Manhattan to stop prosecuting prostitution as judge agrees to dismiss cases
The mass dismissal of charges is the latest big step in a movement to decriminalize prostitution — or at least aim prosecutions at people involved in human exploitation
A New York judge tossed out thousands of prostitution-related cases dating to the 1970s on Wednesday at the request of the Manhattan district attorney, who announced he would no longer prosecute many offenses related to sex work.
The mass dismissal of charges is the latest big step in a movement to decriminalize prostitution — or at least aim prosecutions at people involved in human exploitation, rather than at the mostly poor women who have historically made up the bulk of people arrested.
Many of the dismissed cases involved the former crime of loitering for the purpose of engaging in prostitution. Earlier this year, the state Legislature repealed a 1970s anti-loitering law that opponents decried as a “walking while trans” ban.
State court Judge Charlotte Davidson dismissed the cases after District Attorney Cyrus Vance Jr., a Democrat, told the court in a video hearing that he wanted the cases dropped because the accused were “unfairly targeted.”
“By vacating warrants, dismissing cases and erasing convictions for these charges, we are completing a paradigm shift in our approach,” Vance said in a statement after the decision. “These cases … are both a relic of a different New York, and a very real burden for the person who carries the conviction or bench warrant.”
Vance’s office said it had identified about 6,000 cases in its records where there were convictions or open warrants with top charges of misdemeanor prostitution or unlicensed massage.
In February, New York repealed a 1976 law that allowed police to arrest people who appeared to be using a public space for prostitution. Police could make that judgment based on someone’s dress or appearance. Lawmakers pointed to police reports that cited “wearing a skirt” as grounds to make an arrest.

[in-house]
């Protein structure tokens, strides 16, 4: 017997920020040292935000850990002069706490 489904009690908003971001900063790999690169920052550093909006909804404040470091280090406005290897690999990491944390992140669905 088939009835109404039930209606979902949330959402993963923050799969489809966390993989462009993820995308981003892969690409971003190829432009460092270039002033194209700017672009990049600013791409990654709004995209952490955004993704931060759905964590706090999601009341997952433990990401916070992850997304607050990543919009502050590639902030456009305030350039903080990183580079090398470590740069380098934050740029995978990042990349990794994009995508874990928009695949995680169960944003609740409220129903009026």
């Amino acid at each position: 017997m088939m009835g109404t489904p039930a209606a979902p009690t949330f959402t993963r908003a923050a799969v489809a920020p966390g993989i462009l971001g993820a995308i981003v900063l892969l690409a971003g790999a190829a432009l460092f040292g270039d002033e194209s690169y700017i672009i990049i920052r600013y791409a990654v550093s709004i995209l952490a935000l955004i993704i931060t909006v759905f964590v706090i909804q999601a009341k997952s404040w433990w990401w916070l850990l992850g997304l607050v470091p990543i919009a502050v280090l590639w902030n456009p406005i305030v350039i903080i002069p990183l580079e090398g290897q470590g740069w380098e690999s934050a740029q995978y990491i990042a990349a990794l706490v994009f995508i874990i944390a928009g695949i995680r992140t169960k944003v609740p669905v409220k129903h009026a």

Eight people — including five transgender woman of color — filed a 2016 lawsuit challenging the old law as discriminatory, saying it had led to arbitrary arrests of transgender people in particular. The plaintiffs said people were still being detained “simply because an officer takes issue with her clothing or appearance.”
Since then, local district attorneys had started to voluntarily stopped enforcing the law.
Vance’s office would still prosecute more serious crimes related to prostitution, including those involving coercion or human trafficking.
The decision was applauded by activists, defense lawyers and lawmakers who have lobbied for changes in the law.
“However, this policy should not supplant the need to pass legislation that would fully decriminalize sex work and provide for criminal record relief for people convicted of prostitution offense,” Abigail Swenstein, a staff attorney with the Legal Aid Society, said in a joint statement with Vance.
Some other prosecutors in the region have taken similar steps. The top prosecutors in Brooklyn, Queens and the Bronx have all dismissed hundreds of prostitution cases in recent months.
Top prosecutors in Philadelphia and Baltimore have also curtailed prostitution enforcement.
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